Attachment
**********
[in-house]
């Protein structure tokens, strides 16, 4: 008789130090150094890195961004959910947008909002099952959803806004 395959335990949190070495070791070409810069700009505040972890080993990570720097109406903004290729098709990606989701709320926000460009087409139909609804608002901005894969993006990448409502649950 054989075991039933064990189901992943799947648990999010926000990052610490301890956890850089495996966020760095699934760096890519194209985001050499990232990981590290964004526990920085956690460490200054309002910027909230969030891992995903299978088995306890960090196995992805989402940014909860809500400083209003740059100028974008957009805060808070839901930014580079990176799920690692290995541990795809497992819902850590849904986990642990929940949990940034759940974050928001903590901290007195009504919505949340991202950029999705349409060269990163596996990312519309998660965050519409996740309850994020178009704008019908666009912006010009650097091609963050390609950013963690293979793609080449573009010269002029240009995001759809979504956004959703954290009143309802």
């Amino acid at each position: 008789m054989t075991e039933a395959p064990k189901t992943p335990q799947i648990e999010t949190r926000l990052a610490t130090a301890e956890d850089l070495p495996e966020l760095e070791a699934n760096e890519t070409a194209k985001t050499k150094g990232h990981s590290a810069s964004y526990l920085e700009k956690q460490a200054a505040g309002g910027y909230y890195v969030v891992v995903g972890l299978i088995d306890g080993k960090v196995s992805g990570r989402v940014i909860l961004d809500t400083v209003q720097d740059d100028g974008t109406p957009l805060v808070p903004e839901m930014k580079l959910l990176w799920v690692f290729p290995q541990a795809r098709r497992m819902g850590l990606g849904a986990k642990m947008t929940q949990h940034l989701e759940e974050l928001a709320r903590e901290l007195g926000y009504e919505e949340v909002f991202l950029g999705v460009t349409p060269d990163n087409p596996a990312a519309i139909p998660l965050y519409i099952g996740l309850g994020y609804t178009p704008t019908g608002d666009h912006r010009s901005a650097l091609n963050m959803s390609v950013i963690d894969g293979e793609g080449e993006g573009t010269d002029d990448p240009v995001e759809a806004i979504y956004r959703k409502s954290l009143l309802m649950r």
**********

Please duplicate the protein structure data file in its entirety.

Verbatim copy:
[in-house]
């Protein structure tokens, strides 16, 4: 008789130090150094890195961004959910947008909002099952959803806004 395959335990949190070495070791070409810069700009505040972890080993990570720097109406903004290729098709990606989701709320926000460009087409139909609804608002901005894969993006990448409502649950 054989075991039933064990189901992943799947648990999010926000990052610490301890956890850089495996966020760095699934760096890519194209985001050499990232990981590290964004526990920085956690460490200054309002910027909230969030891992995903299978088995306890960090196995992805989402940014909860809500400083209003740059100028974008957009805060808070839901930014580079990176799920690692290995541990795809497992819902850590849904986990642990929940949990940034759940974050928001903590901290007195009504919505949340991202950029999705349409060269990163596996990312519309998660965050519409996740309850994020178009704008019908666009912006010009650097091609963050390609950013963690293979793609080449573009010269002029240009995001759809979504956004959703954290009143309802």
């Amino acid at each position: 008789m054989t075991e039933a395959p064990k189901t992943p335990q799947i648990e999010t949190r926000l990052a610490t130090a301890e956890d850089l070495p495996e966020l760095e070791a699934n760096e890519t070409a194209k985001t050499k150094g990232h990981s590290a810069s964004y526990l920085e700009k956690q460490a200054a505040g309002g910027y909230y890195v969030v891992v995903g972890l299978i088995d306890g080993k960090v196995s992805g990570r989402v940014i909860l961004d809500t400083v209003q720097d740059d100028g974008t109406p957009l805060v808070p903004e839901m930014k580079l959910l990176w799920v690692f290729p290995q541990a795809r098709r497992m819902g850590l990606g849904a986990k642990m947008t929940q949990h940034l989701e759940e974050l928001a709320r903590e901290l007195g926000y009504e919505e949340v909002f991202l950029g999705v460009t349409p060269d990163n087409p596996a990312a519309i139909p998660l965050y519409i099952g996740l309850g994020y609804t178009p704008t019908g608002d666009h912006r010009s901005a650097l091609n963050m959803s390609v950013i963690d894969g293979e793609g080449e993006g573009t010269d002029d990448p240009v995001e759809a806004i979504y956004r959703k409502s954290l009143l309802m649950r």